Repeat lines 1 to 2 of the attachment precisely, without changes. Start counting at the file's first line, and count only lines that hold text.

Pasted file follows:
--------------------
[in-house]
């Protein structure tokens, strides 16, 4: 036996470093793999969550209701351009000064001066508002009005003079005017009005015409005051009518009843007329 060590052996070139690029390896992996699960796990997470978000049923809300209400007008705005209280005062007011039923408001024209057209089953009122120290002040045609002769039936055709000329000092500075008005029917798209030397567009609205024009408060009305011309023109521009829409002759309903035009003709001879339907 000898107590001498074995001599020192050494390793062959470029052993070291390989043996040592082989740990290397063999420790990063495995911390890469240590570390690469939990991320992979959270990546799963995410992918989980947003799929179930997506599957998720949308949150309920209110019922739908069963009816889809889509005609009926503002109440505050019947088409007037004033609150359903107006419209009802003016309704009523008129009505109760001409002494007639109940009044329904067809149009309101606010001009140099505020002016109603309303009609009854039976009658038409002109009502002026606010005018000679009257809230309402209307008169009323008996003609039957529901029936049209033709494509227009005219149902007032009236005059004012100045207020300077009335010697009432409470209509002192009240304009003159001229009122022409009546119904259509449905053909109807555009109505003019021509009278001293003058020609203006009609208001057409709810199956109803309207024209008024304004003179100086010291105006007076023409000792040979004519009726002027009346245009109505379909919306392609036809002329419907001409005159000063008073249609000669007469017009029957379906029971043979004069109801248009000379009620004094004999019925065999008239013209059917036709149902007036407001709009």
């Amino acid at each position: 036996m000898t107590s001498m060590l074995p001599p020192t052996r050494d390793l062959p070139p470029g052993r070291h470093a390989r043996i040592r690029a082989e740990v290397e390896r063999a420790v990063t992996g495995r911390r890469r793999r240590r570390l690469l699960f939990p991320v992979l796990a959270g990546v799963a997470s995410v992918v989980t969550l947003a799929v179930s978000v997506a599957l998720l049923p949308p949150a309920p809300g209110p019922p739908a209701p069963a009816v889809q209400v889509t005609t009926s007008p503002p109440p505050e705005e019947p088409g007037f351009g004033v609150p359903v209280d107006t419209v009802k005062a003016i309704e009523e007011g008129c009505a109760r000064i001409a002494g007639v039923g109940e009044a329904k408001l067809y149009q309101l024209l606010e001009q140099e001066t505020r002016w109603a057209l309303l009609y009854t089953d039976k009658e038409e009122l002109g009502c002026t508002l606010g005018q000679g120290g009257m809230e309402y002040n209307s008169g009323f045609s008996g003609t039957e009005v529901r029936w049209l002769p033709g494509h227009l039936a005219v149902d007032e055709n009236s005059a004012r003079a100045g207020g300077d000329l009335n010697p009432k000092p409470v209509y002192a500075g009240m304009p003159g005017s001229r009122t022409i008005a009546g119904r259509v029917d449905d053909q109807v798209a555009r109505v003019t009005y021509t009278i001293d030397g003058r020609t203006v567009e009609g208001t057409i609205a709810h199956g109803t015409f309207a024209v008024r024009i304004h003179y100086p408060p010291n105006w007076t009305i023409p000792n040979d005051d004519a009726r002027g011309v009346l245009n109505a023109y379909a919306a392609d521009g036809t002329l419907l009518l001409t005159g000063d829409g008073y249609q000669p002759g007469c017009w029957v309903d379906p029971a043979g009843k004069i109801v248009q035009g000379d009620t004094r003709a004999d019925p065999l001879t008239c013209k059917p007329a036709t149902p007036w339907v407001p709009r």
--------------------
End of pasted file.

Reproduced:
[in-house]
């Protein structure tokens, strides 16, 4: 036996470093793999969550209701351009000064001066508002009005003079005017009005015409005051009518009843007329 060590052996070139690029390896992996699960796990997470978000049923809300209400007008705005209280005062007011039923408001024209057209089953009122120290002040045609002769039936055709000329000092500075008005029917798209030397567009609205024009408060009305011309023109521009829409002759309903035009003709001879339907 000898107590001498074995001599020192050494390793062959470029052993070291390989043996040592082989740990290397063999420790990063495995911390890469240590570390690469939990991320992979959270990546799963995410992918989980947003799929179930997506599957998720949308949150309920209110019922739908069963009816889809889509005609009926503002109440505050019947088409007037004033609150359903107006419209009802003016309704009523008129009505109760001409002494007639109940009044329904067809149009309101606010001009140099505020002016109603309303009609009854039976009658038409002109009502002026606010005018000679009257809230309402209307008169009323008996003609039957529901029936049209033709494509227009005219149902007032009236005059004012100045207020300077009335010697009432409470209509002192009240304009003159001229009122022409009546119904259509449905053909109807555009109505003019021509009278001293003058020609203006009609208001057409709810199956109803309207024209008024304004003179100086010291105006007076023409000792040979004519009726002027009346245009109505379909919306392609036809002329419907001409005159000063008073249609000669007469017009029957379906029971043979004069109801248009000379009620004094004999019925065999008239013209059917036709149902007036407001709009």